One of the biggest impediments to widespread 3D printer adoption by smaller businesses is the fact that many individuals are ignorant when it comes to how 3D printers work, and how to use one. Speaking to various individuals at the Inside 3D Printing Conference in Santa Clara last week, I found that a large number of people had considered purchasing a new machine now that they had seen several in action. One individual told me, “I get it now,” referring to her newly found understanding of this up-and-coming technology.
As with any new technology, there is an inherent fear among those who don’t understand it. Stratasys seems to realize this, and has thus launched a new initiative: the ‘Try Before You Buy’ program. This new initiative seeks to provide businesses, both small and large, the ability to try out a 3D printer prior to deciding whether or not it’s the right fit for their company.
The offer, available via authorised Stratasys Ideas Series resellers, is being made possible in the Uk by reseller ArtSystems. For those of you wanting to try out a $300,000 Stratasys Objet500 Connex 3 printer, you are out of luck. This offer is good only for their more affordable uPrint SE Plus 3D printer.
For those unfamiliar with this printer, it is based on FDM technology. Using a proprietary ABSplus filament, this machine can print objects up to 8 x 8 x 6 inches in size, with a layer thickness of .254 mm (.010 in.) or .330 mm (.013 in.). Additionally the SE Plus utilizes Stratasys’ SR-30 soluble as a support material and runs on their CatalystEX Software.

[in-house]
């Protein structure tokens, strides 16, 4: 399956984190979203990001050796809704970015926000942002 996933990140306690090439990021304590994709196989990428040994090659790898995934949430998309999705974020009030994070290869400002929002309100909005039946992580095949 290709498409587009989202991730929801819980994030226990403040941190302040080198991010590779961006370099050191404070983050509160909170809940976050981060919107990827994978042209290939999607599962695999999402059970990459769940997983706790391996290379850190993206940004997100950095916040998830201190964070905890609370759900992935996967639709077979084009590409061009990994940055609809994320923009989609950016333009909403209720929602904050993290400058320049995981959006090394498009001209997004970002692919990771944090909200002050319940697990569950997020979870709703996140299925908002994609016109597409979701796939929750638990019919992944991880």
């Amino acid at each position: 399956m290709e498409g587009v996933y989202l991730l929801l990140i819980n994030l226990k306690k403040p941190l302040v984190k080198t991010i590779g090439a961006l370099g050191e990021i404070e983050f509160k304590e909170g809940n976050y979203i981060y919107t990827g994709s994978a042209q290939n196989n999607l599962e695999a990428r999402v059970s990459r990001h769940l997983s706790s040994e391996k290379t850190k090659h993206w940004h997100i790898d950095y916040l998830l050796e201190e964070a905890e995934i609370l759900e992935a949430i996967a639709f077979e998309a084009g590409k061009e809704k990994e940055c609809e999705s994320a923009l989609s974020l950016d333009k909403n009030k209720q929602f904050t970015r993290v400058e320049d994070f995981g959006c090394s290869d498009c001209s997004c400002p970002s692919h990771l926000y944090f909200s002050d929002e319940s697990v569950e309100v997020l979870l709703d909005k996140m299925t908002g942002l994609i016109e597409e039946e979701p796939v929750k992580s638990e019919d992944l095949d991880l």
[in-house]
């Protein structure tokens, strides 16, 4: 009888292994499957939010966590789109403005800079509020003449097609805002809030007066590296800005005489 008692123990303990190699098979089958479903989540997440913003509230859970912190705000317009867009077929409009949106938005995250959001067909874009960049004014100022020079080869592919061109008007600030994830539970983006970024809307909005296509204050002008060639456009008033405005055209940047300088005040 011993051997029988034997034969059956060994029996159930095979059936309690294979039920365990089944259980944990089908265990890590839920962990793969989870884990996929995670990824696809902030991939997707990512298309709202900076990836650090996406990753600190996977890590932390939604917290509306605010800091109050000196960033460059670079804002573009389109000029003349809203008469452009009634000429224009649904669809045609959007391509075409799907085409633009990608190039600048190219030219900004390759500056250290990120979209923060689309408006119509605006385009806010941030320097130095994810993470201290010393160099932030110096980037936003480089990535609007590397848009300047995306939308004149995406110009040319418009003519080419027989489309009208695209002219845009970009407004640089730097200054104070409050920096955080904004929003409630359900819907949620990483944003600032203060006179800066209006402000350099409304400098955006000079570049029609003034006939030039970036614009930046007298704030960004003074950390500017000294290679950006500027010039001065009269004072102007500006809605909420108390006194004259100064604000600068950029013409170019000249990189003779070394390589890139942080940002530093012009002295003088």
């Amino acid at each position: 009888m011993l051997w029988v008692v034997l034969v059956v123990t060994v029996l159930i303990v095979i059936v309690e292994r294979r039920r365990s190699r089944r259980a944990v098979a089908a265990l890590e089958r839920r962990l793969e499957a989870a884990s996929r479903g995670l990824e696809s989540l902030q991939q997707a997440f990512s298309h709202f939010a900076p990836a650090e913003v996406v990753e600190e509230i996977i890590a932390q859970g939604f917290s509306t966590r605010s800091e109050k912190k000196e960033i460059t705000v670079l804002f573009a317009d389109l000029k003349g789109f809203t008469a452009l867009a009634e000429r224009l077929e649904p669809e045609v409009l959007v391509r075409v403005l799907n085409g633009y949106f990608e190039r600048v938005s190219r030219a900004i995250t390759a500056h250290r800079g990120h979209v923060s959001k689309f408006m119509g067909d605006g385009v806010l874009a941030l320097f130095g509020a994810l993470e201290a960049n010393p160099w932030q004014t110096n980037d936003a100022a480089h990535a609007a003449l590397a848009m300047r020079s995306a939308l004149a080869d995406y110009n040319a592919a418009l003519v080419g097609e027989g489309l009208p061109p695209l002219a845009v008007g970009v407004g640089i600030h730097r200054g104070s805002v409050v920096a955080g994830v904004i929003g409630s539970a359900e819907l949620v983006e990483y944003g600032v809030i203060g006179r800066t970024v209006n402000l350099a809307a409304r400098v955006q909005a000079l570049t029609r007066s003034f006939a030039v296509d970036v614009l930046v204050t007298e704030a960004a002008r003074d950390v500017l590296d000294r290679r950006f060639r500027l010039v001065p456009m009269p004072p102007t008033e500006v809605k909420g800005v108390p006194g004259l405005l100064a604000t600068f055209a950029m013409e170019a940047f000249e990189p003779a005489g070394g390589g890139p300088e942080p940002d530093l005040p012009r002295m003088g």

The offer is good for a 10-day trial period and comes with a few caveats. ArtSystems will provide the delivery and installation of the machine to any UK mainland location at a cost of £399. If the printer is purchased, then any subsequent charges will be waived. One roll of support material, a roll of ivory as well as two base filaments, and a pack of eco tablets will be included with the trial machine. If used these materials must be paid for in full by the business or individual trialing the machine. According to the rules of the program, the printer must be returned in its dedicated case undamaged, with all its original accessories within 14 days of installation.
While 10 days of use is not enough for a businesses to get fully acquainted with the machine, this time frame will certainly allow for adequate testing, and trial and error. After 10 days a business should have a fairly decent idea if such a printer is something which could be beneficial for them to purchase. If they do decide to purchase the machine, it will cost them around $20,900. Those within the UK can register for the free trial here.
Let us know if you have taken part in this ‘Try Before You Buy’ program. Discuss in the Stratasys uPrint SE Plus Trial forum thread on 3DPB.com.